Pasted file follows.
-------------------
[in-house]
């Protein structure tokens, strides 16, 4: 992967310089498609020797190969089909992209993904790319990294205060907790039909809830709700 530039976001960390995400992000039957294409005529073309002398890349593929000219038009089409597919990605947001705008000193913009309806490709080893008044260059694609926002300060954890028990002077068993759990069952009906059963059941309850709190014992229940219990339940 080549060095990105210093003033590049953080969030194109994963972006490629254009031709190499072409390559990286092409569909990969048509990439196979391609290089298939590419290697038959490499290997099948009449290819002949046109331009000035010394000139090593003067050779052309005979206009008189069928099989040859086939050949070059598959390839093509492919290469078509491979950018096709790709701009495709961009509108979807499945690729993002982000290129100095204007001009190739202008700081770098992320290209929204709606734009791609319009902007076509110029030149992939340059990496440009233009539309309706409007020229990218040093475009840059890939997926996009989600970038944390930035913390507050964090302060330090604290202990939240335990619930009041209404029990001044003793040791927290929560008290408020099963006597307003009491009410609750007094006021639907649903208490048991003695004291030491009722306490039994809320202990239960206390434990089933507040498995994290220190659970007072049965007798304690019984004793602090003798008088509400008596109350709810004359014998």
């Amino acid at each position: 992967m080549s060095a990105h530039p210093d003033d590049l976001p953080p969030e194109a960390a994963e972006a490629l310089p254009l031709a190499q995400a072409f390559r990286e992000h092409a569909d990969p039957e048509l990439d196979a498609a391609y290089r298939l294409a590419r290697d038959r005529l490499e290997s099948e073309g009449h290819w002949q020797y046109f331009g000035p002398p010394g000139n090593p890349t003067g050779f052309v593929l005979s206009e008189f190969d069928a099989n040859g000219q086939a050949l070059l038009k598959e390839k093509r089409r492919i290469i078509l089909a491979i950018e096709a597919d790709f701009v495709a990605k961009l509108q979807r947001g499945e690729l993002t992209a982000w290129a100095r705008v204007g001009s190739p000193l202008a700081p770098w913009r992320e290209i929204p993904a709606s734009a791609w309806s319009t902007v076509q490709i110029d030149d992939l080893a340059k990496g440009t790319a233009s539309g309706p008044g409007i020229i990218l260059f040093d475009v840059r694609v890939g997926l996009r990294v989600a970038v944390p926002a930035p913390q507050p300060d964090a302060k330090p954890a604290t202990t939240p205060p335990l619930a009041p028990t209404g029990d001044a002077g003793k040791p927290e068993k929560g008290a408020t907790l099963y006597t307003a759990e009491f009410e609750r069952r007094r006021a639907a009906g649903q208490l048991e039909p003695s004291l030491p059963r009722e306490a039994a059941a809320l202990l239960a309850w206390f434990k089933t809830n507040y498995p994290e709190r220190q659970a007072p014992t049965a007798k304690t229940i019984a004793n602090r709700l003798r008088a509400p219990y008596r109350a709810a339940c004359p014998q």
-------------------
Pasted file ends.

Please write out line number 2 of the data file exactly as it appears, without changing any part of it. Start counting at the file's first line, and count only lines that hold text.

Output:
């Protein structure tokens, strides 16, 4: 992967310089498609020797190969089909992209993904790319990294205060907790039909809830709700 530039976001960390995400992000039957294409005529073309002398890349593929000219038009089409597919990605947001705008000193913009309806490709080893008044260059694609926002300060954890028990002077068993759990069952009906059963059941309850709190014992229940219990339940 080549060095990105210093003033590049953080969030194109994963972006490629254009031709190499072409390559990286092409569909990969048509990439196979391609290089298939590419290697038959490499290997099948009449290819002949046109331009000035010394000139090593003067050779052309005979206009008189069928099989040859086939050949070059598959390839093509492919290469078509491979950018096709790709701009495709961009509108979807499945690729993002982000290129100095204007001009190739202008700081770098992320290209929204709606734009791609319009902007076509110029030149992939340059990496440009233009539309309706409007020229990218040093475009840059890939997926996009989600970038944390930035913390507050964090302060330090604290202990939240335990619930009041209404029990001044003793040791927290929560008290408020099963006597307003009491009410609750007094006021639907649903208490048991003695004291030491009722306490039994809320202990239960206390434990089933507040498995994290220190659970007072049965007798304690019984004793602090003798008088509400008596109350709810004359014998």